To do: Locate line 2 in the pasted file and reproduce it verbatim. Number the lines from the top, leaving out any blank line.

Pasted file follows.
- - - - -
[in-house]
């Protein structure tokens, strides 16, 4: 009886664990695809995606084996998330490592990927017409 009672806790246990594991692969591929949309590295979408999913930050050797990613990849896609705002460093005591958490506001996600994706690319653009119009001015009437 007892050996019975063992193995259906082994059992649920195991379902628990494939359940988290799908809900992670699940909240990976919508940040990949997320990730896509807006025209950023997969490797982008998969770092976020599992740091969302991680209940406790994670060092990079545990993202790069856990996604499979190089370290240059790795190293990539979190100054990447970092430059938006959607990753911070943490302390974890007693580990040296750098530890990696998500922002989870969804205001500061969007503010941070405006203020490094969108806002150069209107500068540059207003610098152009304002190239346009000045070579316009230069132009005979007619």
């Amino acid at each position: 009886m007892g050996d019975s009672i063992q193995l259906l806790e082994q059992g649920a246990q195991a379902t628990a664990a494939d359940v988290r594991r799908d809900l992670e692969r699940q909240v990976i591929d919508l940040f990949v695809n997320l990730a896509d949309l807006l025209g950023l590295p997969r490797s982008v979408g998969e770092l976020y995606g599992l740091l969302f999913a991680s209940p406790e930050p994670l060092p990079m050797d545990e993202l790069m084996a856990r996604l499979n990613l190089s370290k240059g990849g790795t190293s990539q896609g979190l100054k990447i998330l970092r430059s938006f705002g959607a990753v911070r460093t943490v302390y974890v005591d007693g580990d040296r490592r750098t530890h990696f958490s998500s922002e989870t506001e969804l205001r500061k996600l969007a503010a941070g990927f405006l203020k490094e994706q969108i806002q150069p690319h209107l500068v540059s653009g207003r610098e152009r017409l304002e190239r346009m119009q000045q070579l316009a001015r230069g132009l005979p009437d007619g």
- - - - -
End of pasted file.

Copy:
């Protein structure tokens, strides 16, 4: 009886664990695809995606084996998330490592990927017409 009672806790246990594991692969591929949309590295979408999913930050050797990613990849896609705002460093005591958490506001996600994706690319653009119009001015009437 007892050996019975063992193995259906082994059992649920195991379902628990494939359940988290799908809900992670699940909240990976919508940040990949997320990730896509807006025209950023997969490797982008998969770092976020599992740091969302991680209940406790994670060092990079545990993202790069856990996604499979190089370290240059790795190293990539979190100054990447970092430059938006959607990753911070943490302390974890007693580990040296750098530890990696998500922002989870969804205001500061969007503010941070405006203020490094969108806002150069209107500068540059207003610098152009304002190239346009000045070579316009230069132009005979007619």